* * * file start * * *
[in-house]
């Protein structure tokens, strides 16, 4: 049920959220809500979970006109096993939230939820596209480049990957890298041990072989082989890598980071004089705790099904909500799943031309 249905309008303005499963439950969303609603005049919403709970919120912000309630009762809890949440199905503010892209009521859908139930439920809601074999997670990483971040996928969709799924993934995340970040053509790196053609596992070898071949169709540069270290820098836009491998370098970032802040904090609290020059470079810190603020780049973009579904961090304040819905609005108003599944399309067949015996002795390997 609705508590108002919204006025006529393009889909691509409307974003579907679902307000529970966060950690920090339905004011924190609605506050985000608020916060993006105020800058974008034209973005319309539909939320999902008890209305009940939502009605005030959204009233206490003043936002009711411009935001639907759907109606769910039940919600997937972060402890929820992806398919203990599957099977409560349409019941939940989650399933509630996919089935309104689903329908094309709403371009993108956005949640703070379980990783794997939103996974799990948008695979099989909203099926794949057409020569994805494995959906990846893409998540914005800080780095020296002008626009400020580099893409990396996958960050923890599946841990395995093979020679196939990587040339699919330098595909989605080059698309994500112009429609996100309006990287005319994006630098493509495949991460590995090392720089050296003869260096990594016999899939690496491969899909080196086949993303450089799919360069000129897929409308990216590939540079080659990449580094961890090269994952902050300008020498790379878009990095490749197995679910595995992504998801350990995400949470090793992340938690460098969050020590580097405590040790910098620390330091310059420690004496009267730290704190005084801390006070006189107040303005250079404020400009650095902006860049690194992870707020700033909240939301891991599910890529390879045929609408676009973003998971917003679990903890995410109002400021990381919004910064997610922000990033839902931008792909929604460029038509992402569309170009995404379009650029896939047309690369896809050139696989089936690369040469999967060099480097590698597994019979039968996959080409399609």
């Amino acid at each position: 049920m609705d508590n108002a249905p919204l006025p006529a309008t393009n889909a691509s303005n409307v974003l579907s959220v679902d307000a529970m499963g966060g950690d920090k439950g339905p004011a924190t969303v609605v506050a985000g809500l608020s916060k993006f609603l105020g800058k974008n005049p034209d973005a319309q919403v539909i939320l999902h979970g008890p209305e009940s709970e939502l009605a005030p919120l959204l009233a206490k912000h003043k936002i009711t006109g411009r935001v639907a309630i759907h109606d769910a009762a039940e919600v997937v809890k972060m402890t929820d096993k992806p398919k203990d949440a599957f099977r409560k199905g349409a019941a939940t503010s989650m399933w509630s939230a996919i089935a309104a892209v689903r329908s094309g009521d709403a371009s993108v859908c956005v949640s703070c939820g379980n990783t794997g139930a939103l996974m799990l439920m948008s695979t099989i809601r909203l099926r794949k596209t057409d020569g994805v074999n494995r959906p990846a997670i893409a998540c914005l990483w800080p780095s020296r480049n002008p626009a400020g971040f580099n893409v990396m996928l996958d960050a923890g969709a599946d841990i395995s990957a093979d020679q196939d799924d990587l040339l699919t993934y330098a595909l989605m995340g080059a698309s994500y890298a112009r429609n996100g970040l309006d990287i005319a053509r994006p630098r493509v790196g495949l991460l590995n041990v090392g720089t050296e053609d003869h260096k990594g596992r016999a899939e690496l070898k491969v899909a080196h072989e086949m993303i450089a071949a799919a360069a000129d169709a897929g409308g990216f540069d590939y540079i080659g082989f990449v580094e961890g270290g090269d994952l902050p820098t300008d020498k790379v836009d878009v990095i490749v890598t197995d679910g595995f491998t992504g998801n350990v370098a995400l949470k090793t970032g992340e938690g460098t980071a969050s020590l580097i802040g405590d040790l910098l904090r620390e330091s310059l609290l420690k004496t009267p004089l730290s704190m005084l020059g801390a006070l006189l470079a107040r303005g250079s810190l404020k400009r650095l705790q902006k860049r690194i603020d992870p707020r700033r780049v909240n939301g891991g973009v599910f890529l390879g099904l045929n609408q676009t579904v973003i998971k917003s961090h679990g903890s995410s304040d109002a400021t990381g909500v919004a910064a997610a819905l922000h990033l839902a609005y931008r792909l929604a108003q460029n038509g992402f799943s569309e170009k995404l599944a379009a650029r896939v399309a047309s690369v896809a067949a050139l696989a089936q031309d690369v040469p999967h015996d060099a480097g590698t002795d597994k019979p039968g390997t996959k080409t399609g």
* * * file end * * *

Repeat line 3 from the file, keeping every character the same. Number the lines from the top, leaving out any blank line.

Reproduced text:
């Amino acid at each position: 049920m609705d508590n108002a249905p919204l006025p006529a309008t393009n889909a691509s303005n409307v974003l579907s959220v679902d307000a529970m499963g966060g950690d920090k439950g339905p004011a924190t969303v609605v506050a985000g809500l608020s916060k993006f609603l105020g800058k974008n005049p034209d973005a319309q919403v539909i939320l999902h979970g008890p209305e009940s709970e939502l009605a005030p919120l959204l009233a206490k912000h003043k936002i009711t006109g411009r935001v639907a309630i759907h109606d769910a009762a039940e919600v997937v809890k972060m402890t929820d096993k992806p398919k203990d949440a599957f099977r409560k199905g349409a019941a939940t503010s989650m399933w509630s939230a996919i089935a309104a892209v689903r329908s094309g009521d709403a371009s993108v859908c956005v949640s703070c939820g379980n990783t794997g139930a939103l996974m799990l439920m948008s695979t099989i809601r909203l099926r794949k596209t057409d020569g994805v074999n494995r959906p990846a997670i893409a998540c914005l990483w800080p780095s020296r480049n002008p626009a400020g971040f580099n893409v990396m996928l996958d960050a923890g969709a599946d841990i395995s990957a093979d020679q196939d799924d990587l040339l699919t993934y330098a595909l989605m995340g080059a698309s994500y890298a112009r429609n996100g970040l309006d990287i005319a053509r994006p630098r493509v790196g495949l991460l590995n041990v090392g720089t050296e053609d003869h260096k990594g596992r016999a899939e690496l070898k491969v899909a080196h072989e086949m993303i450089a071949a799919a360069a000129d169709a897929g409308g990216f540069d590939y540079i080659g082989f990449v580094e961890g270290g090269d994952l902050p820098t300008d020498k790379v836009d878009v990095i490749v890598t197995d679910g595995f491998t992504g998801n350990v370098a995400l949470k090793t970032g992340e938690g460098t980071a969050s020590l580097i802040g405590d040790l910098l904090r620390e330091s310059l609290l420690k004496t009267p004089l730290s704190m005084l020059g801390a006070l006189l470079a107040r303005g250079s810190l404020k400009r650095l705790q902006k860049r690194i603020d992870p707020r700033r780049v909240n939301g891991g973009v599910f890529l390879g099904l045929n609408q676009t579904v973003i998971k917003s961090h679990g903890s995410s304040d109002a400021t990381g909500v919004a910064a997610a819905l922000h990033l839902a609005y931008r792909l929604a108003q460029n038509g992402f799943s569309e170009k995404l599944a379009a650029r896939v399309a047309s690369v896809a067949a050139l696989a089936q031309d690369v040469p999967h015996d060099a480097g590698t002795d597994k019979p039968g390997t996959k080409t399609g």